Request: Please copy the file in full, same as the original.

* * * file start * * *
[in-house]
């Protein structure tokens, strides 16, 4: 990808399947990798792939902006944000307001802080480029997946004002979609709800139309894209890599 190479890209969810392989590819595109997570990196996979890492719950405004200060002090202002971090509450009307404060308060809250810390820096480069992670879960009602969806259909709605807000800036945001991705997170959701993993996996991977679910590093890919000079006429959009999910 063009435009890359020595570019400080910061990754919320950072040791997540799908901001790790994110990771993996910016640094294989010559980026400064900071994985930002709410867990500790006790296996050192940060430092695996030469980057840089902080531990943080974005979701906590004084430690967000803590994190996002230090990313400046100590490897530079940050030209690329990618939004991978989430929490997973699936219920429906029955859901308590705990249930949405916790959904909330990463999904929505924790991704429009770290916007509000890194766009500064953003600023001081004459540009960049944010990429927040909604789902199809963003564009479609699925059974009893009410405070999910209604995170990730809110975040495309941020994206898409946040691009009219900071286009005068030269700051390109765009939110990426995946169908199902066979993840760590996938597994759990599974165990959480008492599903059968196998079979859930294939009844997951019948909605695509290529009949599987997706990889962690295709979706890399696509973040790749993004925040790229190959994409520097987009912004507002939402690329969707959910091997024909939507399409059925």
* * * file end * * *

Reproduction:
[in-house]
């Protein structure tokens, strides 16, 4: 990808399947990798792939902006944000307001802080480029997946004002979609709800139309894209890599 190479890209969810392989590819595109997570990196996979890492719950405004200060002090202002971090509450009307404060308060809250810390820096480069992670879960009602969806259909709605807000800036945001991705997170959701993993996996991977679910590093890919000079006429959009999910 063009435009890359020595570019400080910061990754919320950072040791997540799908901001790790994110990771993996910016640094294989010559980026400064900071994985930002709410867990500790006790296996050192940060430092695996030469980057840089902080531990943080974005979701906590004084430690967000803590994190996002230090990313400046100590490897530079940050030209690329990618939004991978989430929490997973699936219920429906029955859901308590705990249930949405916790959904909330990463999904929505924790991704429009770290916007509000890194766009500064953003600023001081004459540009960049944010990429927040909604789902199809963003564009479609699925059974009893009410405070999910209604995170990730809110975040495309941020994206898409946040691009009219900071286009005068030269700051390109765009939110990426995946169908199902066979993840760590996938597994759990599974165990959480008492599903059968196998079979859930294939009844997951019948909605695509290529009949599987997706990889962690295709979706890399696509973040790749993004925040790229190959994409520097987009912004507002939402690329969707959910091997024909939507399409059925």